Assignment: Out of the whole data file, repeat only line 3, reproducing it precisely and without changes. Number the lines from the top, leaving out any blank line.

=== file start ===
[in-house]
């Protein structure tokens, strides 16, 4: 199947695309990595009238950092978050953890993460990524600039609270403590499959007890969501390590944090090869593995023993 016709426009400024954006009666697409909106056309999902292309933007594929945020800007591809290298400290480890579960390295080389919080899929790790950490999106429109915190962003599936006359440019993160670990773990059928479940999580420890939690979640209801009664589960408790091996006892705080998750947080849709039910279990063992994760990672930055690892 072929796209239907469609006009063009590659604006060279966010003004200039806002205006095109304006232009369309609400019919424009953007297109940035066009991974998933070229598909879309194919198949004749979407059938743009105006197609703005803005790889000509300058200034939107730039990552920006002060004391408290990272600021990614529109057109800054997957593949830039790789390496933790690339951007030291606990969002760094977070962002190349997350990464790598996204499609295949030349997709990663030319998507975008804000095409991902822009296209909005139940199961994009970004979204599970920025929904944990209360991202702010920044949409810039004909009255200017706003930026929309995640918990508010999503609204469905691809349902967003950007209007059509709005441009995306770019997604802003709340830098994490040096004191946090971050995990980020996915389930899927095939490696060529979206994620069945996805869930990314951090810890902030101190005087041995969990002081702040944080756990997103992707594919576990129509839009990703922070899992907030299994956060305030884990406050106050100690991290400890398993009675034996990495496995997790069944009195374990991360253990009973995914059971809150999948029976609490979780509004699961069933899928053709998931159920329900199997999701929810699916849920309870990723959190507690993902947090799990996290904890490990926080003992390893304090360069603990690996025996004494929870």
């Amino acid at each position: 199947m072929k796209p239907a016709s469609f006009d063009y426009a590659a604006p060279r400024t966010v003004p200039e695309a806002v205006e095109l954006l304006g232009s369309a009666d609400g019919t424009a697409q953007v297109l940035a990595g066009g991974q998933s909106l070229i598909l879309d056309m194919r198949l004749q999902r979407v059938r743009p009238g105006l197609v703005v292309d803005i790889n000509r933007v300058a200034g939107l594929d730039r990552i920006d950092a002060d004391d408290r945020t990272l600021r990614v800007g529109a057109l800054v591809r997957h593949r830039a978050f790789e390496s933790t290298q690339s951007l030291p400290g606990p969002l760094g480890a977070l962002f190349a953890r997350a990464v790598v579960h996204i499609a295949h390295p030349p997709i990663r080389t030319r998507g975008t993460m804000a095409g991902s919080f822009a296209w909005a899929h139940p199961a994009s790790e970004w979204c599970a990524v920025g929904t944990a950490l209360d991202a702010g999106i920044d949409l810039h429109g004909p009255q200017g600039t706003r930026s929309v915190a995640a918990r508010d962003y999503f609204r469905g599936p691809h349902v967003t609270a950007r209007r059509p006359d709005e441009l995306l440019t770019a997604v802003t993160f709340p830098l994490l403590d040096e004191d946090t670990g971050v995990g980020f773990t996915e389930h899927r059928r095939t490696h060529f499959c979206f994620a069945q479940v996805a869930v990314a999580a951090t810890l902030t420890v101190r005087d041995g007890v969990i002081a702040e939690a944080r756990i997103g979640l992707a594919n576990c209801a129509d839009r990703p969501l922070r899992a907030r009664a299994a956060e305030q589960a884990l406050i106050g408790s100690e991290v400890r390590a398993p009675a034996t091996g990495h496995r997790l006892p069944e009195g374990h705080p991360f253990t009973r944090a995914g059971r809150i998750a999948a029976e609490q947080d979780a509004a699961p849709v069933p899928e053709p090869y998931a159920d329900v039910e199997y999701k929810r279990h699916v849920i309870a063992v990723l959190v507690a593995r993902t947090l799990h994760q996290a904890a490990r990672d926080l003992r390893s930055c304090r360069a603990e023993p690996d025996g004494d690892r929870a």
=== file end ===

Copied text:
């Amino acid at each position: 199947m072929k796209p239907a016709s469609f006009d063009y426009a590659a604006p060279r400024t966010v003004p200039e695309a806002v205006e095109l954006l304006g232009s369309a009666d609400g019919t424009a697409q953007v297109l940035a990595g066009g991974q998933s909106l070229i598909l879309d056309m194919r198949l004749q999902r979407v059938r743009p009238g105006l197609v703005v292309d803005i790889n000509r933007v300058a200034g939107l594929d730039r990552i920006d950092a002060d004391d408290r945020t990272l600021r990614v800007g529109a057109l800054v591809r997957h593949r830039a978050f790789e390496s933790t290298q690339s951007l030291p400290g606990p969002l760094g480890a977070l962002f190349a953890r997350a990464v790598v579960h996204i499609a295949h390295p030349p997709i990663r080389t030319r998507g975008t993460m804000a095409g991902s919080f822009a296209w909005a899929h139940p199961a994009s790790e970004w979204c599970a990524v920025g929904t944990a950490l209360d991202a702010g999106i920044d949409l810039h429109g004909p009255q200017g600039t706003r930026s929309v915190a995640a918990r508010d962003y999503f609204r469905g599936p691809h349902v967003t609270a950007r209007r059509p006359d709005e441009l995306l440019t770019a997604v802003t993160f709340p830098l994490l403590d040096e004191d946090t670990g971050v995990g980020f773990t996915e389930h899927r059928r095939t490696h060529f499959c979206f994620a069945q479940v996805a869930v990314a999580a951090t810890l902030t420890v101190r005087d041995g007890v969990i002081a702040e939690a944080r756990i997103g979640l992707a594919n576990c209801a129509d839009r990703p969501l922070r899992a907030r009664a299994a956060e305030q589960a884990l406050i106050g408790s100690e991290v400890r390590a398993p009675a034996t091996g990495h496995r997790l006892p069944e009195g374990h705080p991360f253990t009973r944090a995914g059971r809150i998750a999948a029976e609490q947080d979780a509004a699961p849709v069933p899928e053709p090869y998931a159920d329900v039910e199997y999701k929810r279990h699916v849920i309870a063992v990723l959190v507690a593995r993902t947090l799990h994760q996290a904890a490990r990672d926080l003992r390893s930055c304090r360069a603990e023993p690996d025996g004494d690892r929870a």